The rule has never changed: Every phenomenon or positive change has a tax to be paid, whether we like it or not.This rule also applies to the enormous technological progress we are witnessing and its unlimited positive outcomes on our lives, businesses and communities. Here, the tax users pay is represented by forbidden acts and taboos becoming accepted and incorporated into our lives.
People might not sense this gradual transformation but they eventually accept it in return for using technology. Speaking of attempts to maintain some privacy has become impossible – privacy has been violated with a knockdown.
A group of scientists from Harvard University has developed a mosquito-sized robot that can steal samples of your DNA without you feeling it. Professor of Computer Science Margo Seltzer said that the privacy we used to know before no more exists, adding that current techniques such as credit cards, internet networks, highway radars, cameras in streets, social media and emails can all leave a digital print of us by which we can be followed.
In 2013, more than five billion data records were lost or stolen, according to the Breach Level Index (BLI). This reveals that perhaps only those distant from the world of internet were not subject to violation of privacy– and they did not avoid it for fear or cautiousness but because they weren’t capable of affording such technology – yet, they are certainly on their way there.
Half the world’s population is constantly connected to the Internet while the other half is on its way. According to Gartner, Inc. there will be 25 billion smartphones by 2020. At that time, no one will be safe regardless if he uses a smartphone or not. Saudi Arabia, for example, has a population of 30 million people, having 24 million internet users and 48 million subscribers of mobile telecommunication services.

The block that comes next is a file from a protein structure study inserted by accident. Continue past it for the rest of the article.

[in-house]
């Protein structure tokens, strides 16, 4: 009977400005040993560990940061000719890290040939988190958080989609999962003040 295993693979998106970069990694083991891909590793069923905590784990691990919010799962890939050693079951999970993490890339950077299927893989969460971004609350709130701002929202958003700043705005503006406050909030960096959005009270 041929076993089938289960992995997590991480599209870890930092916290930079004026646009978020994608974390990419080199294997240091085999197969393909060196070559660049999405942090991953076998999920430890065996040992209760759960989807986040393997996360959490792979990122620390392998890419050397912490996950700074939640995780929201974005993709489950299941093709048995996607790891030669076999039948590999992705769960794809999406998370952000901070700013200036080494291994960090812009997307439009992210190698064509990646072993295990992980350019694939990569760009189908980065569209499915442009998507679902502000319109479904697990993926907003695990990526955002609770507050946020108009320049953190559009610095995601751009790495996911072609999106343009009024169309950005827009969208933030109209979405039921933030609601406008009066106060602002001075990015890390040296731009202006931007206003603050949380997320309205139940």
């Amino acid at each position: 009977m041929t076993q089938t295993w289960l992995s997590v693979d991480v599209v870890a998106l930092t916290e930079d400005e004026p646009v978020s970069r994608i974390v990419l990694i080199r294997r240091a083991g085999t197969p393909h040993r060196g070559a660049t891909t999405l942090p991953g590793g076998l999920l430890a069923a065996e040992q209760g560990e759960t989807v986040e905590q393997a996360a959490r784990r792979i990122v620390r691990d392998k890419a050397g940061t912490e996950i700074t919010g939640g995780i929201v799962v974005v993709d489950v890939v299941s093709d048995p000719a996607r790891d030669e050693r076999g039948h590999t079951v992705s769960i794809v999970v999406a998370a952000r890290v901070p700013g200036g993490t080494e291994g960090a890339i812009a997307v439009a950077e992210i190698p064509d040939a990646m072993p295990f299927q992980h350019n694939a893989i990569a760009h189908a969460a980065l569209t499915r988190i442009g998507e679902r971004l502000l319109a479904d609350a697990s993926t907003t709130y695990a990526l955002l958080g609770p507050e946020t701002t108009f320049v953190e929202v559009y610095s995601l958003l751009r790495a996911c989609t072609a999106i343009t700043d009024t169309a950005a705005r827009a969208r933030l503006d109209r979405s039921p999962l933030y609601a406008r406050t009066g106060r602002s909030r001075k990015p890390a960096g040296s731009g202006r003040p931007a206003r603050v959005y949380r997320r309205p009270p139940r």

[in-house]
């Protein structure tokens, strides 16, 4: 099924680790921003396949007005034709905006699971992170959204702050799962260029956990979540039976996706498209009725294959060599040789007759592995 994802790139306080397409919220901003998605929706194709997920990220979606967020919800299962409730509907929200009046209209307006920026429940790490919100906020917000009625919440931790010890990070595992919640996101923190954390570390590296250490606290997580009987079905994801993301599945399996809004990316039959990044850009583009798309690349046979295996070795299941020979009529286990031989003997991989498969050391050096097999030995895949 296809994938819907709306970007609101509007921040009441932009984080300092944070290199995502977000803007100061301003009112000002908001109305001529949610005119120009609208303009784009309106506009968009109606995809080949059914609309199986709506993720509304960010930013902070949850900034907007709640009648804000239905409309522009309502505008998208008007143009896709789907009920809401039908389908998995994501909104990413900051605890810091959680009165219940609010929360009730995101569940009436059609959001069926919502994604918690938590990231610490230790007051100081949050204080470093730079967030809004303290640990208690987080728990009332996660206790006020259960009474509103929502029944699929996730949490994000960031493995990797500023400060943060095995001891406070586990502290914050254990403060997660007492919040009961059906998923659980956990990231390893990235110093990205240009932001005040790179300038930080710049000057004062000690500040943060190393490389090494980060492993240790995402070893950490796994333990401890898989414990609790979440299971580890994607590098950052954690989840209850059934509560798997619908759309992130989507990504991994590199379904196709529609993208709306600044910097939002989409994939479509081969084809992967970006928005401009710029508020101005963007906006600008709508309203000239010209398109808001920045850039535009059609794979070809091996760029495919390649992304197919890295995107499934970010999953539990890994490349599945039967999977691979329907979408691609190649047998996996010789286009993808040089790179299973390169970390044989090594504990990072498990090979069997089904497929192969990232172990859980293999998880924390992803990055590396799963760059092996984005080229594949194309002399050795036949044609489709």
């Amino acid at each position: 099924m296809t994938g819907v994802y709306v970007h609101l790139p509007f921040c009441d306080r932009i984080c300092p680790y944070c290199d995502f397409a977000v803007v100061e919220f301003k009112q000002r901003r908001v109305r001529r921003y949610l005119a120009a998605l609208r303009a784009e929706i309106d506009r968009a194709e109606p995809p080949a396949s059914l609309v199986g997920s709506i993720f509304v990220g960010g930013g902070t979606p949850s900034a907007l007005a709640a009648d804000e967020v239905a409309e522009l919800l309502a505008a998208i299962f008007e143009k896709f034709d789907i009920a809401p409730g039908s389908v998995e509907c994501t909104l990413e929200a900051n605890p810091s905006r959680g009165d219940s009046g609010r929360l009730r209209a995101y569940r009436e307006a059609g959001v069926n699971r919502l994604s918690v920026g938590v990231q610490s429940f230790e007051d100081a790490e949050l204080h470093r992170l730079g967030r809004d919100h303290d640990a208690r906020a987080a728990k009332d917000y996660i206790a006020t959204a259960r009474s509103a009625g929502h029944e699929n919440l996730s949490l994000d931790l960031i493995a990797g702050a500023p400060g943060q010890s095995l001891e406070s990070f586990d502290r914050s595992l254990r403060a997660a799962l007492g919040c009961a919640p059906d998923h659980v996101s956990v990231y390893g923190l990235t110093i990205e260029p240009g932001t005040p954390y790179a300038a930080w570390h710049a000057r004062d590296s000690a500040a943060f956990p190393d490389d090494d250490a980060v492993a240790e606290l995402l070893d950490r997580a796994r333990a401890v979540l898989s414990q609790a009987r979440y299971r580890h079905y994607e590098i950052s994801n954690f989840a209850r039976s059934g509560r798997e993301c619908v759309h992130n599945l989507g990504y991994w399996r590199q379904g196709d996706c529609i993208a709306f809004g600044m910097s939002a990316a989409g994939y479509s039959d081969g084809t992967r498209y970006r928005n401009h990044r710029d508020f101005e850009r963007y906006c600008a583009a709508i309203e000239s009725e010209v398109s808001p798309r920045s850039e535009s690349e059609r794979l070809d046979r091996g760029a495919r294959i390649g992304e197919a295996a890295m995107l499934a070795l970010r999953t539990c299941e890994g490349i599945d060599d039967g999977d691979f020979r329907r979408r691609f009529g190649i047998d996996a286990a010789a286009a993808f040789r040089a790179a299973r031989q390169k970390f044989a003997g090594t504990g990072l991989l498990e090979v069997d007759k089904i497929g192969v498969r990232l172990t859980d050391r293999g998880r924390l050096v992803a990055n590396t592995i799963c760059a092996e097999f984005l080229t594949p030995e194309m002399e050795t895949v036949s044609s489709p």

Violations taking place every second with data and information divulged have become manifest for anyone connected to the internet. And it is impossible to stop or block them.
Take what has been published by founder of WikiLeaks Julian Assange in 2013 as an example – he published a huge archive of correspondences for former US Secretary of State Henry Kissinger since 1973 till 1976. These correspondences were classified as top secret and totaled 1.7 million, five-fold what has been previously published in WikiLeaks.
Another example is former Central Intelligence Agency (CIA) Edward Snowden, currently residing in Russia, who has unveiled that the National Security Agency (NSA) in the US and the Government Communications Headquarters (GCHQ) in Britain have jointly developed a technology that permits access to many global internet activity, call logs, individuals’ emails and a huge content of other digital telecommunications.
Misuse of personal data is a growing challenge all over the world. Requests were made to governments to take charge of protecting the future of citizens’ privacy and their social prosperity. However, it seems that none is capable of that, with governments themselves failing to protect their own classified data. So, how would a normal individual be able to do that?!
Till now there are no realistic solutions that show optimism in ending the violation of our privacy. Given that we have agreed to be connected to the Internet and to use smartphones, we should admit that our privacy has been violated irreversibly, even if we try to convince ourselves otherwise.